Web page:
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Peter Taylor's England - 11/11/00

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I'm puzzled by Peter Taylor's decision to axe the 30-somethings from England's squad. I'm also baffled that new manager Sven Goran Eriksson has apparently had no influence on the selection.

I would have thought that with the rare luxury of two friendlies ahead, the time was right to build some confidence, stability and continuity into the team for the vital World cup qualifiers against Finland and Albania in the spring

If England had decided to forge ahead with a youth policy then fair enough, start now and stick with it. But Eriksson is already on record as saying he wants a blend of experience and youth and he certainly has not given up on qualification for Korea and Japan in 2002.

England have just come off the back of two dismal performances against Germany and Finland, there is talk of divisions in the squad, there are all sorts of rumours flying around, and morale appears to be low, so a couple of decent results against Italy and Spain would do wonders for everyone.

Now it looks like the team will change again for the friendly with Spain in February and change again for Finland in March and I'm not so sure whether that is a good idea.

If you are going to experiment then the time to do it is in a friendly. But I can think of far easier friendlies than playing the Italians in their own back yard.

You need to nurture young players gradually, the way that Manchester United have done over the years. If Taylor's experimental team gets well beaten in Turin it could seriously knock the confidence of some of the youngsters and retard their international progress. Basically, it would ruin the whole point of the exercise.

If Eriksson isn't going to pursue this youth policy then there is no point pursuing it now. Conversely, what happens if Taylor's team win 3-0? What does Eriksson do then? Will he be brave enough to ditch the kids?

I would have thought it was in the best interests of everyone for the new manager to start having an influence as soon as possible so there is a thread of continuity. But, apparently, he will not talk to Taylor until the squad arrives in Italy next week.

I'm surprised that Teddy Sheringham has not been included because he is currently the best player in the country. He may be 34, but he is playing the best football of his career and still has something to offer his country, certainly for the rest of this World Cup campaign, if not in the long-term.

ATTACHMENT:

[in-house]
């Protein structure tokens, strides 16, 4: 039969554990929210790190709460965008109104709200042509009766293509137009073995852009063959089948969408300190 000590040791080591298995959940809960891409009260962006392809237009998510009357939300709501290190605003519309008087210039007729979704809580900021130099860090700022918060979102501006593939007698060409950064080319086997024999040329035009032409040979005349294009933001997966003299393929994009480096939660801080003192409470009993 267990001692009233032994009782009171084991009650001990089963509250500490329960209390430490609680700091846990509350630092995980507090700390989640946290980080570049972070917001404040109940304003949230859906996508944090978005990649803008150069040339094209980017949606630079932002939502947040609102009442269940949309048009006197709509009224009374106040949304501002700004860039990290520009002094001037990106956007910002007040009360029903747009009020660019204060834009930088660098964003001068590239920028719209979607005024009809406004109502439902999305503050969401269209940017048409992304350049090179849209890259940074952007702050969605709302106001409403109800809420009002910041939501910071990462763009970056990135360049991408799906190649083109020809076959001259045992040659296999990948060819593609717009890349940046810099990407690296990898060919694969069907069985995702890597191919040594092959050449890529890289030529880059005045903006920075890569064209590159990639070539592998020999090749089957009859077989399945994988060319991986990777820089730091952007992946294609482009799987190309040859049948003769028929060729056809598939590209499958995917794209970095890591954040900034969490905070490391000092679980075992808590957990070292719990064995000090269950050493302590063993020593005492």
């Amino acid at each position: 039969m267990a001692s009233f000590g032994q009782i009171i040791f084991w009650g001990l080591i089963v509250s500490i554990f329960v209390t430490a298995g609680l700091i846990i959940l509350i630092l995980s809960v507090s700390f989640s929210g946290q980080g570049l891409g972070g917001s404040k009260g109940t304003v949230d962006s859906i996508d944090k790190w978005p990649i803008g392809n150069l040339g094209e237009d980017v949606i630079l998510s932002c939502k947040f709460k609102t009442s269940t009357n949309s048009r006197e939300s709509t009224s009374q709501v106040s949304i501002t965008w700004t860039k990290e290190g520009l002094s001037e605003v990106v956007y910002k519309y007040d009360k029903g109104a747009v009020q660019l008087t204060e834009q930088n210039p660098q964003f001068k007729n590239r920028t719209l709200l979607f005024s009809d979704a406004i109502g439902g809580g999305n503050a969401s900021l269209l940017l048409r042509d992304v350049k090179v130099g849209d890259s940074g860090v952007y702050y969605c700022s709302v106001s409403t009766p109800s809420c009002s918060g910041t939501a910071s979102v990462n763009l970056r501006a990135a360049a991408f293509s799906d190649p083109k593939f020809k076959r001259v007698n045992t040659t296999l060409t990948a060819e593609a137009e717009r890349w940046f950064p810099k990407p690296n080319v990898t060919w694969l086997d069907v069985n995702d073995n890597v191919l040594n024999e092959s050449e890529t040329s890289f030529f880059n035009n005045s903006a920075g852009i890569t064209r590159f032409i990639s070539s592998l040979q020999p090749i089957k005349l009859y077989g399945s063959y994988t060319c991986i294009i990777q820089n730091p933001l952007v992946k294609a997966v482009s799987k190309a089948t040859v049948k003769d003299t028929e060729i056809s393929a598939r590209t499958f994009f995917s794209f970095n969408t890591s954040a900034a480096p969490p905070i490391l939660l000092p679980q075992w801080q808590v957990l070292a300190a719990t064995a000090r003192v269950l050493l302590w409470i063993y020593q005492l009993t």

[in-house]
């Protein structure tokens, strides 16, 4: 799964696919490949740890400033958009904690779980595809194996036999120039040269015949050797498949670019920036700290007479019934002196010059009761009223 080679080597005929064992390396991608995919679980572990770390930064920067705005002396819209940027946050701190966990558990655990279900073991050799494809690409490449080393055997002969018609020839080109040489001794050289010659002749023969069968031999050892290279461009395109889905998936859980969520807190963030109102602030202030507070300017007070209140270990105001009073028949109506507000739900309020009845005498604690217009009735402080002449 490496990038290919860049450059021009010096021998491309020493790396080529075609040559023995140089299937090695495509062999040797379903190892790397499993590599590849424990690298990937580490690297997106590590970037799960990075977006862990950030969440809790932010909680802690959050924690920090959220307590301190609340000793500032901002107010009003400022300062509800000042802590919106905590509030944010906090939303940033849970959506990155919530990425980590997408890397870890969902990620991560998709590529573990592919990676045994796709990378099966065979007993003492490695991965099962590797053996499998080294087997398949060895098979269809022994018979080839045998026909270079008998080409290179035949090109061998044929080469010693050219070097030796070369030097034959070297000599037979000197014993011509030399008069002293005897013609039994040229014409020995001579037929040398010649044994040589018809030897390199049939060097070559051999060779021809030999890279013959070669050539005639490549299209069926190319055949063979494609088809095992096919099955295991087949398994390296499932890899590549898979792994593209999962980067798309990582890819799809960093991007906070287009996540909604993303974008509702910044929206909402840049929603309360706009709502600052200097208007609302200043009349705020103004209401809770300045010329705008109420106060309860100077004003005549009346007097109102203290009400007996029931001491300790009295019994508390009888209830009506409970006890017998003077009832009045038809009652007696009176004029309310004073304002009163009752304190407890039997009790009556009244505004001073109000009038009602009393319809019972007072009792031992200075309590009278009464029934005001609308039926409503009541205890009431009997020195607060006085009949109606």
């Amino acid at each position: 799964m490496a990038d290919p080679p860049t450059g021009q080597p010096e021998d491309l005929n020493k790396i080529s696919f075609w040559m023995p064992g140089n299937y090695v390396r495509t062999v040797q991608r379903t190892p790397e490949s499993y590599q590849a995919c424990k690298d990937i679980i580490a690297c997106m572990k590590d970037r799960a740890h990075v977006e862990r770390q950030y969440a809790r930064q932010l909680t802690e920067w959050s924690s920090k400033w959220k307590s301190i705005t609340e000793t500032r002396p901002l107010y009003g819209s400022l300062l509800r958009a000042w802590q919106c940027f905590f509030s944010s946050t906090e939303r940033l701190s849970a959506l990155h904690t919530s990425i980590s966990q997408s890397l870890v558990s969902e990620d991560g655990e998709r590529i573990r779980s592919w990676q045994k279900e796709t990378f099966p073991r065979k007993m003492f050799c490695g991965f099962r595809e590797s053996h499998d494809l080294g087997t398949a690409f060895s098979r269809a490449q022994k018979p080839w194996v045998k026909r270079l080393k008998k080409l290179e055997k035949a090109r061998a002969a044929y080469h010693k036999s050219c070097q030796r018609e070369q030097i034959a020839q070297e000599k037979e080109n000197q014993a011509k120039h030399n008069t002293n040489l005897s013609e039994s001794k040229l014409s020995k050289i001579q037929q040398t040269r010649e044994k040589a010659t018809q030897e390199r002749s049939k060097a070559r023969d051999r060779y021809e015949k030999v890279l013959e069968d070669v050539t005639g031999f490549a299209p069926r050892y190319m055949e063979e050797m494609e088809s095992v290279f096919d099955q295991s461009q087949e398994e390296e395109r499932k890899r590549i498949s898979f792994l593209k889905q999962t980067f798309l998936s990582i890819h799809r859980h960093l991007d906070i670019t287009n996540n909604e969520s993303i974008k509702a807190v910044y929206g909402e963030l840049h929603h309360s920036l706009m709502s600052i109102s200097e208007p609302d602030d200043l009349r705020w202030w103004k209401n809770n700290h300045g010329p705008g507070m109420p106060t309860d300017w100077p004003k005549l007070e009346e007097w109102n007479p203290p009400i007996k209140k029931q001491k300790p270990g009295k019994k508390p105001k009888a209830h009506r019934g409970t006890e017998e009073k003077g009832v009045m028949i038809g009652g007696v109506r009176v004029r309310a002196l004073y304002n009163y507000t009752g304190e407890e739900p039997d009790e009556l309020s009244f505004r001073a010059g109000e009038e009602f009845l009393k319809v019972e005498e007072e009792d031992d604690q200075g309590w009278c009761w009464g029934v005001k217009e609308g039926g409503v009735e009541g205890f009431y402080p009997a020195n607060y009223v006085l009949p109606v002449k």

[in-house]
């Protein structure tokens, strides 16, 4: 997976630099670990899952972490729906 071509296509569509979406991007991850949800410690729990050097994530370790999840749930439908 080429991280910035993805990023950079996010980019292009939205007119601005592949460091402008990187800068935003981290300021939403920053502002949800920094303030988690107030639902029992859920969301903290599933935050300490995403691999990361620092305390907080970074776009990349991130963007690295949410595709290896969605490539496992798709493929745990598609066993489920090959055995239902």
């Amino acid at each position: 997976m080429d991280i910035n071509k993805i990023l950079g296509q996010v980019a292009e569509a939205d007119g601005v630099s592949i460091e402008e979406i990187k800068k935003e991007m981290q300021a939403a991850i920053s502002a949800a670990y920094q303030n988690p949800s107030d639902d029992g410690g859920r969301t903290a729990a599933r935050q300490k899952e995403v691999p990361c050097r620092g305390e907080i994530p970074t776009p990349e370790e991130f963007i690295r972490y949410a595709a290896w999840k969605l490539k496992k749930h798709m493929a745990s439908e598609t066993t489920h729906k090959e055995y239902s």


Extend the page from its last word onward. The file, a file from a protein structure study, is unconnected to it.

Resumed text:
At the very least, I would have him on the bench because he will always offer you something as a substitute, either with his technical ability or in the air.

Paul Merson is another 30-plus player who is bang in-form and is on record as saying he regrets his decision to retire from international football. There is no-one in the squad with the ability and experience Sheringham and Merson can offer.

It is understandable that Taylor has recruited many of the players who served him so well when he was in charge of the Under-21s. But it is a huge problem that B internationals appear to be a thing of the past. They would have offered a gradual step up.

I don't question the inclusion of Michael Ball, Jamie Carragher, Nicky Butt and Phil Neville in an international squad but it is unusual when they aren't even regulars with their clubs side.

Ball is a terrifically talented player who appears to have lost his way a little at Everton, while Seth Johnson is playing for a struggling Derby side. They are both a million miles away from playing in a competitive international. When it comes to the crunch you wouldn't play those two down the left hand side against Germany.

If Taylor has opted for youth then why not go the whole way and pick Joe Cole and Matthew Carrick, two of the most promising Premiership youngsters?

I'm yet to be convinced by the talk of a conveyor belt bringing through lots of young English talent. Many of the players in the squad have looked decent in the Premiership but there is a huge step up to international level. In Turin we should find out whether some of them can take that step. I just hope it doesn't go horribly wrong.

One decision I wouldn't have any qualms about is the appointment of David Beckham as captain. He will not be the most vocal captain there has ever been but he is a brilliant player, he will be playing in the centre of midfield and will command enormous respect.

Temperamentally, I think he is maturing and is now on the right side of that thin line that divides a competitive streak with irresponsibility.

Finally, there has been a lot of rubbish talked about the damaging effects of gambling and card schools.

I made 621 appearances for Liverpool and played cards before every one of them. I found it helped to take my mind off the game. We didn't bet a lot of money and I'll be staggered if the amounts talked about with the England squad are true.

No-one can convince me gambling was the reason for England's poor performances in Euro 2000.
As for talk of divisions in the camp, the point to remember is not whether you like a team-mate, it's whether you respect his ability and can trust him on the pitch. That is all that matters.